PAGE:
The existence of one side of the spectrum (mental breakdowns and disorders which lead to vastly reduced performance) does not lead to proof of the other side.  Of course, human beings have more variability than tossed coins.  However, this doesn't mean that the magical clutch ability exists.  I still haven't seen anything that would put "hot streaks" or "clutch ability" of vastly significant size past the reasoning of small sample size or statistical uneveness (blah brain fart on that word). 

                                      You can "prove" the past, but not the future.

                                      If I could prove the future, I wouldn't be here :P

                                      Steve Greenwell
                                    • igor eduardo küpfer
                                      ... From: To: Sent: Tuesday, January 06, 2004 4:22 AM Subject: [APBR_analysis] Re: Well, admittedly the
                                      Message 18 of 27 , Jan 6, 2004
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                                        ----- Original Message -----
                                        From: <dlirag@...>
                                        To: <APBR_analysis@yahoogroups.com>
                                        Sent: Tuesday, January 06, 2004 4:22 AM
                                        Subject: [APBR_analysis] Re: Well, admittedly the name Amos Tversky didn't
                                        ring a bell, so I ...


                                        >--- In APBR_analysis@yahoogroups.com, igor eduardo küpfer
                                        ><igorkupfer@r...> wrote:
                                        >>

                                        <snip>

                                        >>
                                        >>I can't believe Tversky would ever say that. In the Gilovich et al. paper,
                                        >>he and his colleagues went to some lengths to detect a hot hand, and found
                                        >>nothing (well, they found one cold hand).

                                        >They found statistical evidence of a cold streak?

                                        Well, the found one statistically significant instance of a cold streaky
                                        players: Darryl Dawkins's 80-81 season. Here, I'll reproduce the Table 1
                                        from Gilovich et al.:

                                        Probability of Making a Shot Conditioned on the Outcome of Previous Shots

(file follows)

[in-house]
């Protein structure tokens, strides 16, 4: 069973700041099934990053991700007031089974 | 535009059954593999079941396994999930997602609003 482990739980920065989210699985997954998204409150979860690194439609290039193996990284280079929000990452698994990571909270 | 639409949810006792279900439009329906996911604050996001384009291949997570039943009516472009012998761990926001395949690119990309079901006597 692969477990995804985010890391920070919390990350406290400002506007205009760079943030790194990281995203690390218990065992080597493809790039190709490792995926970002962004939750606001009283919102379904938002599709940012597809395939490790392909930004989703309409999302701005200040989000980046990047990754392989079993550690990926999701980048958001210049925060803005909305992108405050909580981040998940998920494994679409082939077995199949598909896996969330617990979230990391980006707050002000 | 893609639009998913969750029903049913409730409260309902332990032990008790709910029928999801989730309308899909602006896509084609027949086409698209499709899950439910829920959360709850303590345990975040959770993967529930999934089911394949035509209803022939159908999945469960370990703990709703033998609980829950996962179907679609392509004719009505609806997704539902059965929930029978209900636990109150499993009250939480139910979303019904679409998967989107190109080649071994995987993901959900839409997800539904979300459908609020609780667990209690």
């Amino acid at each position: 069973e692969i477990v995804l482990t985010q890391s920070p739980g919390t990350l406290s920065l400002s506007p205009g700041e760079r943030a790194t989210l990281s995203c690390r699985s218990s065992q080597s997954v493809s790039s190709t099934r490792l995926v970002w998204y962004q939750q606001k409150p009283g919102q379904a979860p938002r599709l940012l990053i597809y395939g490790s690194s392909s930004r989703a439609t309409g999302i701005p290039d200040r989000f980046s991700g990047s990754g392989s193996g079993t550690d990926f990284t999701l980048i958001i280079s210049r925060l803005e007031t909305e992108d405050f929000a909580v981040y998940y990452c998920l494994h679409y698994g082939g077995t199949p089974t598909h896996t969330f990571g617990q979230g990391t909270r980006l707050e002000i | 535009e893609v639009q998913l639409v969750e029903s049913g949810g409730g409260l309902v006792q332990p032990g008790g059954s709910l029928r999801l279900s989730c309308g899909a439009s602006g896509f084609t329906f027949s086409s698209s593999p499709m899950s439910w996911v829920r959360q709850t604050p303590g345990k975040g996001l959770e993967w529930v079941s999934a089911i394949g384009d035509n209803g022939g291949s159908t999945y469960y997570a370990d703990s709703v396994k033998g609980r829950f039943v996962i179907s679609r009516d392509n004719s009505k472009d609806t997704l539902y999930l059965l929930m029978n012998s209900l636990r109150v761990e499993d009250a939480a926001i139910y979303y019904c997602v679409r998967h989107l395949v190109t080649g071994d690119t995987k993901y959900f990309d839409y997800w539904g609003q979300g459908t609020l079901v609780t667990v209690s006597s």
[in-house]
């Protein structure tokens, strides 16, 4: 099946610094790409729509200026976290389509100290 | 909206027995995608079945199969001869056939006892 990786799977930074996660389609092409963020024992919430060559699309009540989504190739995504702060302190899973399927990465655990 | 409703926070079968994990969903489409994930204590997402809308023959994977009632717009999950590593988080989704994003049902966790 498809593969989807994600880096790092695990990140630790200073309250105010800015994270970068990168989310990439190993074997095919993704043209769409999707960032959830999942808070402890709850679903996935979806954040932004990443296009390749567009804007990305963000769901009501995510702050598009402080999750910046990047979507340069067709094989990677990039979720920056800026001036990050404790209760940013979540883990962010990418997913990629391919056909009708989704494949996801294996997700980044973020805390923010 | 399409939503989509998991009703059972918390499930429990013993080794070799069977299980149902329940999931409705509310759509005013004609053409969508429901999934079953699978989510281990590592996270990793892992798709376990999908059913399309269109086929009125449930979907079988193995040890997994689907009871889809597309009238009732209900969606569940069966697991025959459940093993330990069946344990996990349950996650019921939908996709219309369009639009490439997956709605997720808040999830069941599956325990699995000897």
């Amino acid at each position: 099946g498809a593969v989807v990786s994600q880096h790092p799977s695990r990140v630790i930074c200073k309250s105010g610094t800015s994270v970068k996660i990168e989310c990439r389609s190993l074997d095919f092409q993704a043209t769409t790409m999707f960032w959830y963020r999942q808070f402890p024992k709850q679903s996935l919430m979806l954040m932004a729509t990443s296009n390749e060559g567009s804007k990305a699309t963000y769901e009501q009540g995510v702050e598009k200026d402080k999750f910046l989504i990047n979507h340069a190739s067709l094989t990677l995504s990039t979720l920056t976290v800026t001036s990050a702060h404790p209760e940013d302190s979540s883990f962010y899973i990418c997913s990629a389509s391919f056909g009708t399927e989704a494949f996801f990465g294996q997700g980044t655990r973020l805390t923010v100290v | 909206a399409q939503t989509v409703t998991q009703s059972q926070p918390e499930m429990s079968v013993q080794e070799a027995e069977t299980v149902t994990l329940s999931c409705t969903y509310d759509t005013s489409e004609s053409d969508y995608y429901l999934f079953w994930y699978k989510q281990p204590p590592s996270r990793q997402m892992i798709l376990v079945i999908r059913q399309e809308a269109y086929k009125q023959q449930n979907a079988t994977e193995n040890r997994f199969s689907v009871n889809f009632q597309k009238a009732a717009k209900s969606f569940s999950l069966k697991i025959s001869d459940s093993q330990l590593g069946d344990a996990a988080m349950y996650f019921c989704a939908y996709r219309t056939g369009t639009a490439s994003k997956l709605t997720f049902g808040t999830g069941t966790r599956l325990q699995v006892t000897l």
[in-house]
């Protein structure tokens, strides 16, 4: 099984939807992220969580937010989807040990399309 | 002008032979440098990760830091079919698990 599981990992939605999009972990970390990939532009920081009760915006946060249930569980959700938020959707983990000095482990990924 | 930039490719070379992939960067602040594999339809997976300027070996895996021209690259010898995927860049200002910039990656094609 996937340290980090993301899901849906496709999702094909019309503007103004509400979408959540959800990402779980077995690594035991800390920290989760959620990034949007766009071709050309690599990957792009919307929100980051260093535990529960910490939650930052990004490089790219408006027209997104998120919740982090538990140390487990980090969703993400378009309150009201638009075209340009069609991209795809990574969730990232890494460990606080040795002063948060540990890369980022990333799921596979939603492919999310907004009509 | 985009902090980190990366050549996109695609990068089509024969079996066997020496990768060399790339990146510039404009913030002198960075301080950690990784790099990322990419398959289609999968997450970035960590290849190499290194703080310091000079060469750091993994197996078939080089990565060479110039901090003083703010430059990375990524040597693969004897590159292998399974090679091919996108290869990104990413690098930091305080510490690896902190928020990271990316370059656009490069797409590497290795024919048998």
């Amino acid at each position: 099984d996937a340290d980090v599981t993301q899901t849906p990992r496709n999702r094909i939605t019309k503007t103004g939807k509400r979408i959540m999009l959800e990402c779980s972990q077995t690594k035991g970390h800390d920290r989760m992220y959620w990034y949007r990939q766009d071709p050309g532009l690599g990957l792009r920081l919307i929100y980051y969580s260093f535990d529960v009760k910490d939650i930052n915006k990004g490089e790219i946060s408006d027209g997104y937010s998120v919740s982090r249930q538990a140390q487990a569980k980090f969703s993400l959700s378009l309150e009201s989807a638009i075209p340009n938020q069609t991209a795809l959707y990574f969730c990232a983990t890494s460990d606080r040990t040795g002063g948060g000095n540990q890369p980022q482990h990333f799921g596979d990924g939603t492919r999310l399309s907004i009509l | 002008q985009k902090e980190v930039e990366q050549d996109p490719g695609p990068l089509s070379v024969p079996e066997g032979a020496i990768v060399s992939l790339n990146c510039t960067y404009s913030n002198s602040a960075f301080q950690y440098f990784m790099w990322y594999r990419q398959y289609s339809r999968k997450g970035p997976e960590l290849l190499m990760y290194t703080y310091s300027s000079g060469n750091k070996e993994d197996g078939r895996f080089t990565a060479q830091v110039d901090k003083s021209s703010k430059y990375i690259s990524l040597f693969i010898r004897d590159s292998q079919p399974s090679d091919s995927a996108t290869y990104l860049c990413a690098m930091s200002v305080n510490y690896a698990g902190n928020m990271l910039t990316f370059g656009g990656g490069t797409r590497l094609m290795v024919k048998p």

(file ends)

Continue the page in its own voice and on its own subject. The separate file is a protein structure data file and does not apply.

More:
for Nine Members of the Philadelphia 76ers

                                        P(hit| P(hit| P(hit| P(hit| P(hit| P(hit| Serial
                                        Player 3 miss) 2 miss) 1 miss) P(hit) 1 hit) 2 hits) 3 hits) correl.
                                        r
                                        Richardson .50 .47 .56 .50 .49 .50 .48 -.020
                                        Earving .52 .51 .51 .52 .53 .52 .48 .016
                                        Hollins .50 .49 .46 .46 .46 .46 .32 -.004
                                        Cheeks .77 .60 .60 .56 .55 .54 .59 -.038
                                        Jones .50 .48 .47 .47 .45 .43 .27 -.016
                                        Toney .52 .53 .51 .46 .43 .40 .34 -.083
                                        Jones .61 .58 .58 .54 .53 .47 .53 -.049
                                        Mix .70 .56 .52 .52 .51 .48 .36 -.015
                                        Dawkins .88 .73 .71 .62 .57 .58 .51 -.142**

                                        Wt means .56 .53 .54 .52 .51 .50 .46 -.039

                                        * P < .05
                                        ** P < .01

                                        The column headers represent each player's FG% in the specified situations;
                                        after 3 missed shots, after two misses, etc. Notice that none of the players
                                        have a positive r -- showing that these players tended to shoot _worse_
                                        after making shots, and better after missing shots, the opposite of the
                                        hot-hand theory. Of course, none of those correlations were statistically
                                        significant, except for Dawkins.

                                        Since I'm at it, I'll reproduce table 2, which was a Runs Test on the same
                                        data.

                                        Runs Test-Philadelphia 76ers
                                        Expected
                                        Players Hits Misses Number of runs number of runs Z

                                        Clint Richardson 124 124 128 125.0 -0.38